Serial to Fieldbus/Ethernet Gateways
Transporting data between RS232/422/485 & ASCII protocols up to an Fieldbus/Ethernet network is made by a "Serial Gateway" often referred to as a "Protocol Converter". The Anybus Communicator for example, has solved this conversion with using temporary memory storage inside the gateway. The data from the serial /device is mapped into a local memory in the gateway and via a Configurator software the Gateway can define which data bytes from the serial data stream that is Data and what bytes that are just command and control information. The selected data is mapped into the Layer 7 of the selected Network and thus can be received and understood by the other node using the Layer 7 for its data.
A great benefit with this solution is that the Serial
Device will look like it had an embedded network
card inside and will act in the way a user would
expect for a networked enabled device, i.e. the
gateway converts selected data bytes from the
serial data stream into a format that is understood
by a PLC using a Fieldbus System and the device
will look like any other device on that Fieldbus
network. An example would be an I/O device with
digital and anlog process values.
Advanced modes of for example, the Anybus Communicator can also act as an active gateway controlling and communicating with several serial devices (multi-drop function) using a common protocol such as Modbus RTU and linking selected data to a Industrial network such as Profibus or Ethernet. It can also be used as a web enabler to give serial devices a web based management, monitoring and control function.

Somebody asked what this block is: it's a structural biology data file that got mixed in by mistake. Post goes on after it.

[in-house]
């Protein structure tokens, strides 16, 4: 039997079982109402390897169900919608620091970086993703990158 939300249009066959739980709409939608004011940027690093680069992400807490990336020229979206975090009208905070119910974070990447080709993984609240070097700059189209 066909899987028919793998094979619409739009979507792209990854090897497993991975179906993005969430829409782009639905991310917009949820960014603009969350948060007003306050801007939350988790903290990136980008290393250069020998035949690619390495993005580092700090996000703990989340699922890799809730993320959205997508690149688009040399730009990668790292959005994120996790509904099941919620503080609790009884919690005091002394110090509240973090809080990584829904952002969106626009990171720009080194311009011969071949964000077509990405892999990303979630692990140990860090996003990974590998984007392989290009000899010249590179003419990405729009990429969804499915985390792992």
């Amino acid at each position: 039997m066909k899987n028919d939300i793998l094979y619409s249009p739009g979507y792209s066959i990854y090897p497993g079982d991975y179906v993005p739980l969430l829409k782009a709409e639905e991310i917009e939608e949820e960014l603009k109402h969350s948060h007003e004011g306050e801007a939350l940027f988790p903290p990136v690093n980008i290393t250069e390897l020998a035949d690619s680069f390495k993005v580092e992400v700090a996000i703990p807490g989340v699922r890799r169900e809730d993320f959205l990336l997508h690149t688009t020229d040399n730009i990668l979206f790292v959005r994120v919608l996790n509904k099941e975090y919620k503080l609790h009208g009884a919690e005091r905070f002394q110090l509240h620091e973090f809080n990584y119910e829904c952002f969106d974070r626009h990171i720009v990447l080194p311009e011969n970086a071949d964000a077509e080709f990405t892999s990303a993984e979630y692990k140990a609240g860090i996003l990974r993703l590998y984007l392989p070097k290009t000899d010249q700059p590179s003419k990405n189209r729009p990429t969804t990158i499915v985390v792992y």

Fieldbus/Ethernet to Fieldbus/Ethernet
The growing need for flexibility and diversity within the factory floor is becoming more and more important. Using Industrial Gateways is a way of linking old/new factories and in particular bridging between different fieldbus or Ethernet networks within the same factory or when out in the field. The Anybus X-gateway product range is an industrial Bridge/Gateway between almost any 2 Fieldbus or Ethernet networks. Take a closer look at how the X-gateway can be used to easily exchange I/O data with two networks thus enabling the old factory network and new factory network to communicate with each other.
Transporting data between two different networks is not trivial and it is important to analyze the requirement of the application.
converters work well when overcoming electrical difference in two network
technologies. Normally no configuration is necessary.
Device Servers are attractive when using Ethernet based networks and with PC based control.
Serial Gateways are able to solve all data linking between two networks such as RS232/422/485 to other networks. The drawback is that Gateways are quite complex devices and require set-up during installation to define the data that should be linked between the two networks.
Bridges/Gateways are able to solve all data linking between two networks. Today this usually means simple exchange of I/O data, but in the future more and more functionality will be encoporated into these products.
To web-enable data from a serial device with a legacy protocol, you must have a Layer 7 gateway product to interpret the real data and link it to a built in web server.